Europe: a new boule park
13 October 1998
19 February 2001
12 February 1997
9 October 2000
11 December 2000
9 July 2001
What do Euro-lawyers do in Brussels? How can their UK counterparts get a slice of the action? Ian Forrester explains. Ian Forrester is a partner in Forrester Norall & Sutton in Brussels which is incorporated into White & Case.
The European Commission is usually the institution with which European legal practices have most contact. It drafts proposals for legislation, enforces the treaty's provisions on competition and supervises member state compliance with EU law.
A large part of a Brussels practice is administrative advocacy - advising clients with problems involving the European Commission or European Parliament. As legislation moves closer to completion, it is the European lawyer's task to communicate to the European Commission, European parliament, or council working groups, your client's views of the technical, legal and economic issues concerned. For example, the European lawyer may be asked by a pharmaceutical producer to explain to MEPs why biotechnological inventions need patent protection.
Those lawyers who do not engage in this work dismiss it as lobbying. But public affairs is becoming a large part of Brussels practice.
Litigation before the European Courts in Luxembourg is central to a legal practice based in Brussels - also a successful practice should normally be handling direct litigation before the European Courts of First Instance and references from national courts to the European Court of Justice.
This may involve appeals against commission decisions in state aid, competition or dumping cases. It may involve assisting a national lawyer who is pleading before his national court to persuade the court to make a reference to Luxembourg concerning the legal issues arising.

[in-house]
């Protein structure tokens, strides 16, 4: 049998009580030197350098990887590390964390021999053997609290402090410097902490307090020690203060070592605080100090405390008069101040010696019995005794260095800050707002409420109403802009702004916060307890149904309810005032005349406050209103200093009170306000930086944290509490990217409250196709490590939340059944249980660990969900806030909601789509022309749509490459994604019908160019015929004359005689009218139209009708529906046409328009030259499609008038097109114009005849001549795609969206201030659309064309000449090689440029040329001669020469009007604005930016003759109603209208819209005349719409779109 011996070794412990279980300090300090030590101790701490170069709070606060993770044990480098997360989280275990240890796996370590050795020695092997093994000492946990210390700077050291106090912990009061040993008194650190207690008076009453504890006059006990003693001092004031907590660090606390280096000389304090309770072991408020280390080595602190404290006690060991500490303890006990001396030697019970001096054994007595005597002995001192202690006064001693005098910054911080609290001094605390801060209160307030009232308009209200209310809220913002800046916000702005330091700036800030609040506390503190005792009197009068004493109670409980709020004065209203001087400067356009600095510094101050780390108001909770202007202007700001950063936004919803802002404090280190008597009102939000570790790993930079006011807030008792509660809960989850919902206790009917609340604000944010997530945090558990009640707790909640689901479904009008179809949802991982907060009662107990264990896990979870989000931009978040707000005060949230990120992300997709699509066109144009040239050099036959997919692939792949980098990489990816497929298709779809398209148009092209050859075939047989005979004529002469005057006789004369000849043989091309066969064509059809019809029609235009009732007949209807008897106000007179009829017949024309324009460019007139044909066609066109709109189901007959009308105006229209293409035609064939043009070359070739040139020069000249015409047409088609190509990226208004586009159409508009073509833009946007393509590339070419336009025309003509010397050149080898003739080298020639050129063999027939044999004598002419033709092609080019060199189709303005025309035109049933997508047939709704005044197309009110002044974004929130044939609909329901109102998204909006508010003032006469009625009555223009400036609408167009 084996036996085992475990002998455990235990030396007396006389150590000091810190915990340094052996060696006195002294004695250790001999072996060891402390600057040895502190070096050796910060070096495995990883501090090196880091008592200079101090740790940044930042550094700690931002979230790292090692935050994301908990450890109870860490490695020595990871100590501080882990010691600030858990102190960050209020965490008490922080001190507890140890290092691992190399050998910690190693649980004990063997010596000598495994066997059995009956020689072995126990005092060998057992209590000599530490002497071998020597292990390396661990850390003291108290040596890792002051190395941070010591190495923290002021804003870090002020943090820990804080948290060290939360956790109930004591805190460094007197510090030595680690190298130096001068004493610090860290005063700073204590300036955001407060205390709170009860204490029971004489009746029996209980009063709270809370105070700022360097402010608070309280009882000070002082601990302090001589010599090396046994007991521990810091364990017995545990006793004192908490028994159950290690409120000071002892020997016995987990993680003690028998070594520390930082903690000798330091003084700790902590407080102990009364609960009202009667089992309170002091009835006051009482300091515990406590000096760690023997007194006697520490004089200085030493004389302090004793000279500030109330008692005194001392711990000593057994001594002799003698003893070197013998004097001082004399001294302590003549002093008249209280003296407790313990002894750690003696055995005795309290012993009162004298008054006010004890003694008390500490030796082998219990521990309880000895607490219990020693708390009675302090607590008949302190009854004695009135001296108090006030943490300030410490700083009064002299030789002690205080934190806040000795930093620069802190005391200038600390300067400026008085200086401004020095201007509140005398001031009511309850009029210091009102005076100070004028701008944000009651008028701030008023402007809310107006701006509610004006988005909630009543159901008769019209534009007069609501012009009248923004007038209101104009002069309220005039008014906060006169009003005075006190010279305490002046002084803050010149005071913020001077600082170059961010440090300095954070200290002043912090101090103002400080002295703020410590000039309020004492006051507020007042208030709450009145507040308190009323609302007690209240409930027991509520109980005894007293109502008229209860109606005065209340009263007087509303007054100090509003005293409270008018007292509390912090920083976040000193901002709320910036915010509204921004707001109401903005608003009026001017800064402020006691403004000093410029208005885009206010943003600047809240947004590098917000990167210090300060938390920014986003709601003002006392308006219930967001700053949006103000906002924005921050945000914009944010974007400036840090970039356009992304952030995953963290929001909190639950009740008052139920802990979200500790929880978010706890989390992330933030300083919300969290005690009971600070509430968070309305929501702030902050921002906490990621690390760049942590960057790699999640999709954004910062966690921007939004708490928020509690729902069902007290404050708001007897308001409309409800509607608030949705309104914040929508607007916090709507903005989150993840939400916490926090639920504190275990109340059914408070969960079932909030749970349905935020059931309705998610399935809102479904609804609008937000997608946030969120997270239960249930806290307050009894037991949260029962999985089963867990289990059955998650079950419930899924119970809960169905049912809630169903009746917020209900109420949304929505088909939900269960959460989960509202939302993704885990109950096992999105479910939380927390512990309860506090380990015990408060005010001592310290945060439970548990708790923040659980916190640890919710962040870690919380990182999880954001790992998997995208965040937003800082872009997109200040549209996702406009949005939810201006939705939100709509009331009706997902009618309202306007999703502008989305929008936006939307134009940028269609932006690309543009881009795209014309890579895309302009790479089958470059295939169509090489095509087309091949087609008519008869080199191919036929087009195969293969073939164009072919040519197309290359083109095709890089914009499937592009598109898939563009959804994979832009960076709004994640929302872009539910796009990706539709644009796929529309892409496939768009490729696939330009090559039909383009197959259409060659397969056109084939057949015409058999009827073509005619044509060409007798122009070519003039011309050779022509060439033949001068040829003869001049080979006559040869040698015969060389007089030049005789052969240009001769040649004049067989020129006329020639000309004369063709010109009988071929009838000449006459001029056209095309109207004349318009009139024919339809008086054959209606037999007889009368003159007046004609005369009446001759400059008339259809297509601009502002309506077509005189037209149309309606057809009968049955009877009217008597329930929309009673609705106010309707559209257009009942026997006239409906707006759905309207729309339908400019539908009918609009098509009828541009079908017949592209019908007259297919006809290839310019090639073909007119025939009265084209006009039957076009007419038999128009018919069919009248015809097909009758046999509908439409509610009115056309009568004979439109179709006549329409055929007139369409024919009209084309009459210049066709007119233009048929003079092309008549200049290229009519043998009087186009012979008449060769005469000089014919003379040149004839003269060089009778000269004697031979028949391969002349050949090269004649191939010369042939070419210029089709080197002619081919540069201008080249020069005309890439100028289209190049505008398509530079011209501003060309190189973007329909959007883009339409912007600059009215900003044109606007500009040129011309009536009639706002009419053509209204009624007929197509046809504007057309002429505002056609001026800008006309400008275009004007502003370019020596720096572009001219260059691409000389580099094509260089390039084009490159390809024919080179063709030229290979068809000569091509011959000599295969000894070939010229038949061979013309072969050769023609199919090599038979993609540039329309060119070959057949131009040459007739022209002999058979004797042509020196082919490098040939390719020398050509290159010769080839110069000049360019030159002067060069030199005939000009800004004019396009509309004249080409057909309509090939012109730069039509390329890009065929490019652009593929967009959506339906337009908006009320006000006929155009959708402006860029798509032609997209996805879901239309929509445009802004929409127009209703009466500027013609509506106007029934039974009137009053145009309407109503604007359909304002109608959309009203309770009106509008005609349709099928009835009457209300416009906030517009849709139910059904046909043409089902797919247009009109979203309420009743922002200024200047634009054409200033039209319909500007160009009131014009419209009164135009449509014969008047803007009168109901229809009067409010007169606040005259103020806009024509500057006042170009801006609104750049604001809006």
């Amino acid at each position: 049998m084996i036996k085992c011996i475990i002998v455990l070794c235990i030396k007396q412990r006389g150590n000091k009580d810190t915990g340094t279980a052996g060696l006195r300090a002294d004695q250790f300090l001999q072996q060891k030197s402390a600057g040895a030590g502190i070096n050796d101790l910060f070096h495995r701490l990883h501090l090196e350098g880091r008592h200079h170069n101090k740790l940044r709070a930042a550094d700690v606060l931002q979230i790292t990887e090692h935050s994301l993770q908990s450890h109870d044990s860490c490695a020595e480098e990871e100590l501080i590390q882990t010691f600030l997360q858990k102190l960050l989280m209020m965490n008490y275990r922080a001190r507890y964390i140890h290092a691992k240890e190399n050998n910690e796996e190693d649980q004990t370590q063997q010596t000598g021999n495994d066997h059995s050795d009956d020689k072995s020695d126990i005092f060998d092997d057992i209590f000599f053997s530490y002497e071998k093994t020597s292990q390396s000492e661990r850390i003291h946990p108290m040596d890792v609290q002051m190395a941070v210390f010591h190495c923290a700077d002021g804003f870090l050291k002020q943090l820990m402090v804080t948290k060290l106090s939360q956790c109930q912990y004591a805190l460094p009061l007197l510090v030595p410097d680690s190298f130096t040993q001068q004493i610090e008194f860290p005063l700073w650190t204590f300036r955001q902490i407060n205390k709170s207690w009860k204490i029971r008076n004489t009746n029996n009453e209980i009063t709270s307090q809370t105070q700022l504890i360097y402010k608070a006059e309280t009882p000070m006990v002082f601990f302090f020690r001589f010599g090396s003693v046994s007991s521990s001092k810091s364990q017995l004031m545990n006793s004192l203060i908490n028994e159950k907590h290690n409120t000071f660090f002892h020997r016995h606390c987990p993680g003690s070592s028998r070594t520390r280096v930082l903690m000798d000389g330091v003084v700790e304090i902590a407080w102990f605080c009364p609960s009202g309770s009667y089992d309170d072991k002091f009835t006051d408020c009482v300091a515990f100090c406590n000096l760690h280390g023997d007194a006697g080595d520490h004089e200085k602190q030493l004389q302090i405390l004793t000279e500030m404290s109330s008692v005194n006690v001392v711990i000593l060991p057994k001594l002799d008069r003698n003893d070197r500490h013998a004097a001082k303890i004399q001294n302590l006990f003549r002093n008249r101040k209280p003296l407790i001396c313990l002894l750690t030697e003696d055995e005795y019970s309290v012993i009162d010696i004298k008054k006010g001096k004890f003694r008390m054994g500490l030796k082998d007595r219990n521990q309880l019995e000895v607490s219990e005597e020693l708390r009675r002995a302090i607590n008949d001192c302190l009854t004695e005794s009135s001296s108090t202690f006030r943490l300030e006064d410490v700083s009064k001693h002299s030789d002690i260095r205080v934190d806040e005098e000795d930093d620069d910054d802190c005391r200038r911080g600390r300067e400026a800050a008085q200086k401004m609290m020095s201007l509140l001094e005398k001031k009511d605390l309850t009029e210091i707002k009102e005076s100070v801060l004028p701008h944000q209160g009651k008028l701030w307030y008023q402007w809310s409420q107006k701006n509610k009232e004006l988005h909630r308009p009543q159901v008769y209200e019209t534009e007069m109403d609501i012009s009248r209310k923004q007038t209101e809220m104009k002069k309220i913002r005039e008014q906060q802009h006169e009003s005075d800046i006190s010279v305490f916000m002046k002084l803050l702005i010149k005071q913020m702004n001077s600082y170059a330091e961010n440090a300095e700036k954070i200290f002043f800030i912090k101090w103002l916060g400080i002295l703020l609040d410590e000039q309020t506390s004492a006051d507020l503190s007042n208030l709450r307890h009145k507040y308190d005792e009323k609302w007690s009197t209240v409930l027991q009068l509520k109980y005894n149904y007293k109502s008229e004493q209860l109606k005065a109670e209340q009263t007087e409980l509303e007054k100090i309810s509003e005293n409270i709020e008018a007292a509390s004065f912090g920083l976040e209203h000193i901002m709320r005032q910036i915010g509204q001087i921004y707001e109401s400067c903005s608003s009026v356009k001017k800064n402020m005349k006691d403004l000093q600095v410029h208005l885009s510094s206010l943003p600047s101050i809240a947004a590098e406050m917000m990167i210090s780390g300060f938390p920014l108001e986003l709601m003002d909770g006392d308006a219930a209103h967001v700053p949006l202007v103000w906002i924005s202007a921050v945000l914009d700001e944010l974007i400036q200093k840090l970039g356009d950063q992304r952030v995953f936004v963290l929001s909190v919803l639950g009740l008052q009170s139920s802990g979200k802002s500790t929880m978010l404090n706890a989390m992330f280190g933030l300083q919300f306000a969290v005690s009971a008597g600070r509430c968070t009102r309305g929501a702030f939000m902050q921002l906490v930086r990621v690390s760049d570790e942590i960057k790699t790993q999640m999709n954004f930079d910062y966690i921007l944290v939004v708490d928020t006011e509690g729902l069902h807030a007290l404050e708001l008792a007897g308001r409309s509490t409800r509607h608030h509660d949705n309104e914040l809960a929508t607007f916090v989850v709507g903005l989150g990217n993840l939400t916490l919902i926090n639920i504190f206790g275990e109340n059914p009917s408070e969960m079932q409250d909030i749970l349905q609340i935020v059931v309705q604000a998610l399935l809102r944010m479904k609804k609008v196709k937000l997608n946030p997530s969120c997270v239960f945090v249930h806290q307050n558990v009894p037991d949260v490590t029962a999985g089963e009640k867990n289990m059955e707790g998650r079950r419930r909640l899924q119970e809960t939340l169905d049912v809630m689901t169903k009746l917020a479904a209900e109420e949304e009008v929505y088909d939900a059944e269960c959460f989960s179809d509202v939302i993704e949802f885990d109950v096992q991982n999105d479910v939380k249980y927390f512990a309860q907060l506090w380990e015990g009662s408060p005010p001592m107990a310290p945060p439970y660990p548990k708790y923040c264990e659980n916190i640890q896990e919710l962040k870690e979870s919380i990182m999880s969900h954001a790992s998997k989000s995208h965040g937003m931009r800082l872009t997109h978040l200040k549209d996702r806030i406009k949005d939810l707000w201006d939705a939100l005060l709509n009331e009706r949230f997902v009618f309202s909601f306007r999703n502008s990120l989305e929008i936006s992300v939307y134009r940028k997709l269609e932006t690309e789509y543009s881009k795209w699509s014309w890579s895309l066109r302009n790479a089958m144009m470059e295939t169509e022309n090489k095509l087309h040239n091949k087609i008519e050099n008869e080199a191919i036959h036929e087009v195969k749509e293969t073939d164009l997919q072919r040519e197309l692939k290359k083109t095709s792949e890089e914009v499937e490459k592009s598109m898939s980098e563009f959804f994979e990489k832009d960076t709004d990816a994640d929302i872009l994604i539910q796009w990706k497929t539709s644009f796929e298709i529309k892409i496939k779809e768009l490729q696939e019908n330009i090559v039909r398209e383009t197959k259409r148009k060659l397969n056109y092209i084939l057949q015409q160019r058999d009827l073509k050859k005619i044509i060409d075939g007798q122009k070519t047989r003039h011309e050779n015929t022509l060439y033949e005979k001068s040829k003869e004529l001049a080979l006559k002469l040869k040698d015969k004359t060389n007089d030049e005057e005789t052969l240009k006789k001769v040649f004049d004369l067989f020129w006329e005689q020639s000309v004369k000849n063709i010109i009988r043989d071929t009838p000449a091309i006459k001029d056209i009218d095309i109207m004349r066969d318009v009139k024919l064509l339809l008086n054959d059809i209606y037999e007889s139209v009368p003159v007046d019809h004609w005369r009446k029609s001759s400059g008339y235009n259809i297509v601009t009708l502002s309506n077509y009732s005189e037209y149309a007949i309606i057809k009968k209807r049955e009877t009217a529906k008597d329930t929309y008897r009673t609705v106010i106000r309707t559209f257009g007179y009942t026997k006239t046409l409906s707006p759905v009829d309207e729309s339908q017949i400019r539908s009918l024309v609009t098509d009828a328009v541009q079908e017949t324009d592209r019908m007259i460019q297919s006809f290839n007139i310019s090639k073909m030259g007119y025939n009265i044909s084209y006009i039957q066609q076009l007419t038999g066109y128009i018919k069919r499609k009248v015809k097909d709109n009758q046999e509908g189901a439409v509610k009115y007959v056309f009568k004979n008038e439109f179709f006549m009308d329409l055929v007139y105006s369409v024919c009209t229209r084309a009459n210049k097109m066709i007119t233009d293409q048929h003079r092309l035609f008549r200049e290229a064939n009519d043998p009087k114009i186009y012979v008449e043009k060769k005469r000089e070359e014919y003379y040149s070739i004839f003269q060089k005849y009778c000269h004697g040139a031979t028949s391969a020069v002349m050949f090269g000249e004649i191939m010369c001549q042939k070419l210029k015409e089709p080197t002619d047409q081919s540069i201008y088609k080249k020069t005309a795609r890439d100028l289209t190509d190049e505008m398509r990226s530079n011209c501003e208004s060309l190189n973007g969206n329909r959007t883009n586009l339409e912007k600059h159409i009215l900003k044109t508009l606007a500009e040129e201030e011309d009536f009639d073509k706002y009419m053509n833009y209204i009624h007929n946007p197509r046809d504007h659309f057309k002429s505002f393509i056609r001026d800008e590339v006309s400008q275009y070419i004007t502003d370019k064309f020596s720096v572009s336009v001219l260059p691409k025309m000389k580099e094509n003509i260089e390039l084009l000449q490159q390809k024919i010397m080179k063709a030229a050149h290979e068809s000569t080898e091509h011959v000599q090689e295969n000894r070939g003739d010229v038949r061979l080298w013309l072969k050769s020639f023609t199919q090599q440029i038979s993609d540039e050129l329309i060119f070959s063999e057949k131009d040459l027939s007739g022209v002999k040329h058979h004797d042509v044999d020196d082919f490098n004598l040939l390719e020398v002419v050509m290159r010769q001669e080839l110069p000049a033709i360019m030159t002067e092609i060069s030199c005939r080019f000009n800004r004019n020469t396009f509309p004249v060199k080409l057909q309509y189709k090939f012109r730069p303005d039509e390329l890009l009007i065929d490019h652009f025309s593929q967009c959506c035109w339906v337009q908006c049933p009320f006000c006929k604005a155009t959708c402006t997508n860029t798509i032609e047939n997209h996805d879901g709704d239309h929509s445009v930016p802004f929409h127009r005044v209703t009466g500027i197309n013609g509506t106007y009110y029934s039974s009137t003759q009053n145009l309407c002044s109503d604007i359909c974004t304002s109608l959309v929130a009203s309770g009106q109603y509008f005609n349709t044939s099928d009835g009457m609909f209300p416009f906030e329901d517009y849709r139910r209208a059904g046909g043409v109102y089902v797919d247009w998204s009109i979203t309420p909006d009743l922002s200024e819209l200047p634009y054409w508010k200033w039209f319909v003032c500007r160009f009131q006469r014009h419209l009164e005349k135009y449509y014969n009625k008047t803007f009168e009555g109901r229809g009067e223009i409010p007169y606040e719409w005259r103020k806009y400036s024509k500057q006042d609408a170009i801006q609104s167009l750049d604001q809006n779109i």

Advising national legal practices may involve the resolution of disputes before national courts or authorities, as well as references to Luxembourg from national courts. Pleading before a multinational, multicultural court ideally calls for a team whose members come from several European legal traditions.
Language is only a perceived barrier - the advantages of having to purge drafts of occasional linguistic exotica outweigh the disadvantages. Whatever language is used words should remain clear and not too numerous - only one-eighth of the members of either European Court speak English as a native language.
While I would hesitate to inflict my French on a Paris court, in a French language case in Luxembourg, the European Court is untroubled by grammatical lapses - almost every discussion involves someone using a language other than their native tongue.
Whichever court is concerned, the task is to present the law, background, facts and policy issues. You are addressing judges who decide legal issues, not policy issues. They must understand the policy, but they need legal grounds.
So how should a UK firm approach its hitherto neglected European practice?
Adapt your priorities to suit your clients' needs. Farmers, truck operators, local authorities and trade associations will all be affected by EU law in different ways. Tell your client what is important to their business. You cannot cover all the topics. Do not be embarrassed to specialise, especially at first.
Clarify what is the relevant law by looking at the texts; do not rely on pamphlets, government press releases or what officials say they have heard from "Brussels".
Identify in Brussels not only those who sound sympathetic but those who have the power to assist your client.
Put it in writing: that way your interlocutor's notes and understanding of the situation will be as good as they can be.
Do not be afraid to disagree with the commission. Competition officials have the power to inflict fines but they are not ogres. That they would welcome a concession by your client does not make it compulsory.
It is quite easy to give competition law advice which, if followed by your client, will never be wrong, but which attributes weight to getting the commission's approval - it requires courage to give advice which is helpful but does not involve risks.
European Union institutions are far more accessible than the British press imply. So visit Brussels, talk to officials, gather texts, reflect on what they mean, and pursue a goal for your client.